Recently, two armed Palestinians armed with axes, knives and pistols stormed a synagogue in Jerusalem and attacked Jews at prayer. The Palestinians killed four unarmed rabbis (three Americans and one British) and injured others before being killed by policemen. In Israel, Jews mourned the four who were murdered, but in the West Bank and Gaza Strip, Palestinians celebrated by handing out candy to children. This act of barbarism is one of many in the Israeli-Palestinian Conflict.
The Israeli-Palestinian Conflict is a modern one, beginning in the 1900s and continuing today. At least since the end of World War I, Israelis and Palestinians have both claimed their right to exist as separate countries, with Jerusalem, or a section of Jerusalem, as their capital city. Although this conflict is a modern one, the history of the people involved dates back thousands of years. As with many conflicts in history, to correctly understand the modern conflict, it is important to understand the thousands of years that predate it.
The Ancient Hebrews
The Hebrews were ancient people who lived in roughly the same area that is Israel. Sometime between 2000 B.C. and 1600 B.C., Hebrews believe God told Abraham to move with his wife Sarah to Canaan, what is today approximately Israel. Abraham and Sarah are the founders of the Hebrew people. The Hebrews established a kingdom in this area c. 1050 B.C. The religion of the Hebrews was Judaism and the believers called Jews. In A.D. 135, the Romans forced all Hebrews to scatter throughout the world. The Hebrews moved to Asia, Africa, and Europe, where for centuries they kept their religion and customs intact.
Who Were the Ottomans?
The Ottomans were a ruling dynasty (family) of Turks who had a large empire in both Europe and Asia from the 1400s to 1922. The Turks were an Asian people who migrated to Arabia and Europe, became Muslim, conquered the Eastern Roman Empire (Byzantium), and ruled Palestine and the rest of Arabia for five hundred years.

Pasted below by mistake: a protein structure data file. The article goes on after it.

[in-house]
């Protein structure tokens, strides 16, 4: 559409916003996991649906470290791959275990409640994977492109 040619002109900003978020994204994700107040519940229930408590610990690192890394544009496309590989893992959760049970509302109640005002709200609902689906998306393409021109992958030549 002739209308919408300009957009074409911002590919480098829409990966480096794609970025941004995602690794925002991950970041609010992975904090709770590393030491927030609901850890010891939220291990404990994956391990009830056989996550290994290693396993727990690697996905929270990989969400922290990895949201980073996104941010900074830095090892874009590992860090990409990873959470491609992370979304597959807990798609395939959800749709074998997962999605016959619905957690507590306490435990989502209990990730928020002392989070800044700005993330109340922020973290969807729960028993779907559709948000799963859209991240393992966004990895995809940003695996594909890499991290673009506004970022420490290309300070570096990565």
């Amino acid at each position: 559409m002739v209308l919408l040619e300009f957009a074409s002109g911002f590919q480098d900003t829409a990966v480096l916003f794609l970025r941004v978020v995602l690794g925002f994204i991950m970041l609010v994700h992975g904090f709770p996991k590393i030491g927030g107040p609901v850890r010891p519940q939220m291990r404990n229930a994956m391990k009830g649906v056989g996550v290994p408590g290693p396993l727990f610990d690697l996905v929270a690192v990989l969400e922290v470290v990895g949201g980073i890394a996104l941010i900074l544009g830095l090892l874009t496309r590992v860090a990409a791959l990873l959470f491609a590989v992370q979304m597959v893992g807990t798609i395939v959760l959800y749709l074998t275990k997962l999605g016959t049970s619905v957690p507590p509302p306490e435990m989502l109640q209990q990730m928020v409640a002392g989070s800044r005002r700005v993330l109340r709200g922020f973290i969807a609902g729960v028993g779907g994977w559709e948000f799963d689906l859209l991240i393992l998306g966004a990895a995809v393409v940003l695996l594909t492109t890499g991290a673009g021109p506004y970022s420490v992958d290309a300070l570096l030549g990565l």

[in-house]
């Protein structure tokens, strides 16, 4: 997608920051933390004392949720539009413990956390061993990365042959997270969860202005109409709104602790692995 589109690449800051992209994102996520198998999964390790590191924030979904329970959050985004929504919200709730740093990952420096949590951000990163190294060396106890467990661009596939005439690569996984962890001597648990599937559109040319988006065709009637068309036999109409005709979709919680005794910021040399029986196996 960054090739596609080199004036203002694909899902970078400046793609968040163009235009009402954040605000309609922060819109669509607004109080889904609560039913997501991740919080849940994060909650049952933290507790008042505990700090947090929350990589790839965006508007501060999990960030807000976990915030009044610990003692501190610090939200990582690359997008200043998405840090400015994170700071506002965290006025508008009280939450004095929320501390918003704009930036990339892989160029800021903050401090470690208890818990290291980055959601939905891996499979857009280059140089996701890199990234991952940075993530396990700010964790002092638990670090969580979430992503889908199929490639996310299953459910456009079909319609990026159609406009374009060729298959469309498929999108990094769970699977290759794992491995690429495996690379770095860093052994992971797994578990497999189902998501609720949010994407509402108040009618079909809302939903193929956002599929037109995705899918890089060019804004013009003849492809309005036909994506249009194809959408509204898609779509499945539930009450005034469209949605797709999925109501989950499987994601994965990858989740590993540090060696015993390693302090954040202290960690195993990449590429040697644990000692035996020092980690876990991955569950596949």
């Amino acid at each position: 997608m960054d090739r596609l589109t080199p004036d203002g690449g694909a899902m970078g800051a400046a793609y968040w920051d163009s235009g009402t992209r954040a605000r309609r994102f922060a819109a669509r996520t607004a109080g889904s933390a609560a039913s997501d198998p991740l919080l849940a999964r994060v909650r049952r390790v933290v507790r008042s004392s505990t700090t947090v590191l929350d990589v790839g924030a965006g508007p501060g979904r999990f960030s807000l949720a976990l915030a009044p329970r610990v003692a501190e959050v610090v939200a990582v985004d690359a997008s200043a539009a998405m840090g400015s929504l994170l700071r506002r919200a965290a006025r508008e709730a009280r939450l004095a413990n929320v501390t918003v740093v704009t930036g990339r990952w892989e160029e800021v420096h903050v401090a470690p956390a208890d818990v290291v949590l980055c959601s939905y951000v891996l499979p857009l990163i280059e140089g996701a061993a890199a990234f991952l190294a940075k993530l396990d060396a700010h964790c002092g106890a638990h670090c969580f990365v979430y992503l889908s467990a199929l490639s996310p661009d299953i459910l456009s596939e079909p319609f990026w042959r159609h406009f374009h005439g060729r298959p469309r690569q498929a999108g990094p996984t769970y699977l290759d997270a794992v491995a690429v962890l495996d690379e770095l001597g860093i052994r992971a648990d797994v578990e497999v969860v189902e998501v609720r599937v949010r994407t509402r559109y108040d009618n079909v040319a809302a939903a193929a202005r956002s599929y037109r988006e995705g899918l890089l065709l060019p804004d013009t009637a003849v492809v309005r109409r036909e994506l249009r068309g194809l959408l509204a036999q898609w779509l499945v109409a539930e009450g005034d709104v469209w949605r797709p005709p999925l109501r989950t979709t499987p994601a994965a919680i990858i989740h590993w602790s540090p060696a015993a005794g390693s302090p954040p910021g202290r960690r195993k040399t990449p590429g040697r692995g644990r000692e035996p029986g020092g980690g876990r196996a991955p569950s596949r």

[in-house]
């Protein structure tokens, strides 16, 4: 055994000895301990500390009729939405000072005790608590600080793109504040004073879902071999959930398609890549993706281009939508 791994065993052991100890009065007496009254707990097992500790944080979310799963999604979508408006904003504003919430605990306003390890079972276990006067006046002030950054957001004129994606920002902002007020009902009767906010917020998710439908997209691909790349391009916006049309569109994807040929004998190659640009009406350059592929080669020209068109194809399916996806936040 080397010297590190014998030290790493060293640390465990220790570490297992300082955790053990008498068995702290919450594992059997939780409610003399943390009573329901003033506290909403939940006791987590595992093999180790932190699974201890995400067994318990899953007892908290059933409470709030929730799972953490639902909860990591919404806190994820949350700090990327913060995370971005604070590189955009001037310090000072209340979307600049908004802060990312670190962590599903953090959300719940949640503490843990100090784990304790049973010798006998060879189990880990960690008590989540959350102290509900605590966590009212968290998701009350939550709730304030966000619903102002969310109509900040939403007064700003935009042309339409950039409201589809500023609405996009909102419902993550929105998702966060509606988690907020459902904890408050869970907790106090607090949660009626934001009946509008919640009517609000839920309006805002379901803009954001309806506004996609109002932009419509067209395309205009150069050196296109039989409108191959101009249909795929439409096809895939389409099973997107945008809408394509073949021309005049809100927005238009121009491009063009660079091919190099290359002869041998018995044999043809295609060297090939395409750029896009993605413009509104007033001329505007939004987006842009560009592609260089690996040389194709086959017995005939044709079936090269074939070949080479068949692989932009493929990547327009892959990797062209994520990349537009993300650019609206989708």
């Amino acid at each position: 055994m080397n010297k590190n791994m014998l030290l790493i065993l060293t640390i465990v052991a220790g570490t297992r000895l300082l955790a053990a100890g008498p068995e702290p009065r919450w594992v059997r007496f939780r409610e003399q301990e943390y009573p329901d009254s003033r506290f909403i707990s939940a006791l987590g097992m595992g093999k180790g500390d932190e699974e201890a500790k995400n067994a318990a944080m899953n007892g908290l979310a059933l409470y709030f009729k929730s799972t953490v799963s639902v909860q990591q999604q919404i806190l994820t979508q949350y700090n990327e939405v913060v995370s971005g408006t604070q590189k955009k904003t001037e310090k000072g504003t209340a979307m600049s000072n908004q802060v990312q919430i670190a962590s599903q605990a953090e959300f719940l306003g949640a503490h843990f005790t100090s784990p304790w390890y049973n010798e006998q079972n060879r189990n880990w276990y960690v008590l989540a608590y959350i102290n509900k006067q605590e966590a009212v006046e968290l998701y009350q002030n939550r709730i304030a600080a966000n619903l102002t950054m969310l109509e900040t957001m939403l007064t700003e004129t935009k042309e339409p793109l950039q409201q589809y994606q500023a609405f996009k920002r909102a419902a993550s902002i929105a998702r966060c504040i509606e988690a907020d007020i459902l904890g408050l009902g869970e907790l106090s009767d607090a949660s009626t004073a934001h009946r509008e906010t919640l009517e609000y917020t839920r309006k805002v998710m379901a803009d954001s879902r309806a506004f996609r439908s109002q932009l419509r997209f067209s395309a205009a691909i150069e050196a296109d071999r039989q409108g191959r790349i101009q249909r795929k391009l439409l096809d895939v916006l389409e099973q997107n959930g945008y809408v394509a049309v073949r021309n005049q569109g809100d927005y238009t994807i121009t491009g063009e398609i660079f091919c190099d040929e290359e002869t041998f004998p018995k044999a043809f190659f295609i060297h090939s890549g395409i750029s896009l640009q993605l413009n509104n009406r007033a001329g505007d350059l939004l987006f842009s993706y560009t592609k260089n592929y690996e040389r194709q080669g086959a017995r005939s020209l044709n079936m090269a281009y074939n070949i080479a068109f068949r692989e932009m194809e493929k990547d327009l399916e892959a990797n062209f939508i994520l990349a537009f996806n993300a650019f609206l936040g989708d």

Palestine was part of the Ottoman Empire from the 1500s to its fall after the end of the World War I in 1922. In 1878, there were about 462,465 inhabitants of the area of Palestine. There were 403,000 Muslims, 43,000 Christians, and 25,000 Jews. Palestinians did not consider themselves part of a single political unit, and for the most part, under the Ottoman Empire, there was no conflict between the three religious groups that existed.
The Rise of Nationalism and World War I
Before the 1700s, people were content to live in empires or kingdoms and did not consider it important if their leader spoke the same language as they did, or if they had the right to vote. In the late 1700s and throughout the 1800s, however, people throughout the world began to see themselves as part of nations, with the right to have their own countries. Both Arabs and Jews began to dream of their own, independent country in Palestine.
During World War I, the people of Palestine wanted to separate from the Ottoman Empire and form their own countries. Great Britain made a secret promise to the Arabs (known as the Husayn-McMahon understandings) that if they attacked the Ottomans, the Arabs in Palestine would have their own state. At about the same time, British foreign minister issued the Balfour Declaration announcing British support for a Jewish national home in Palestine. And, secretly, Great Britain and France agreed to carve up the Arab provinces once the Ottomans were defeated.
1. What did two men do in a synagogue in Jerusalem?
2. How old is the Israeli-Palestinian conflict?
3. Who were the Hebrews?
4. Who were the Ottomans and how was Palestine related to the Ottoman Empire?
5. How did the rise of nationalism change the relationship between the Arabs, the Jews, and Ottomans in Palestine?
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John De Gree
John De Gree writes the current events with a look at the history of each topic. Articles are written for the young person, aged 10-18, and Mr. De Gree carefully writes so that all readers can understand the event. The perspective the current events are written in is Judeo-Christian.
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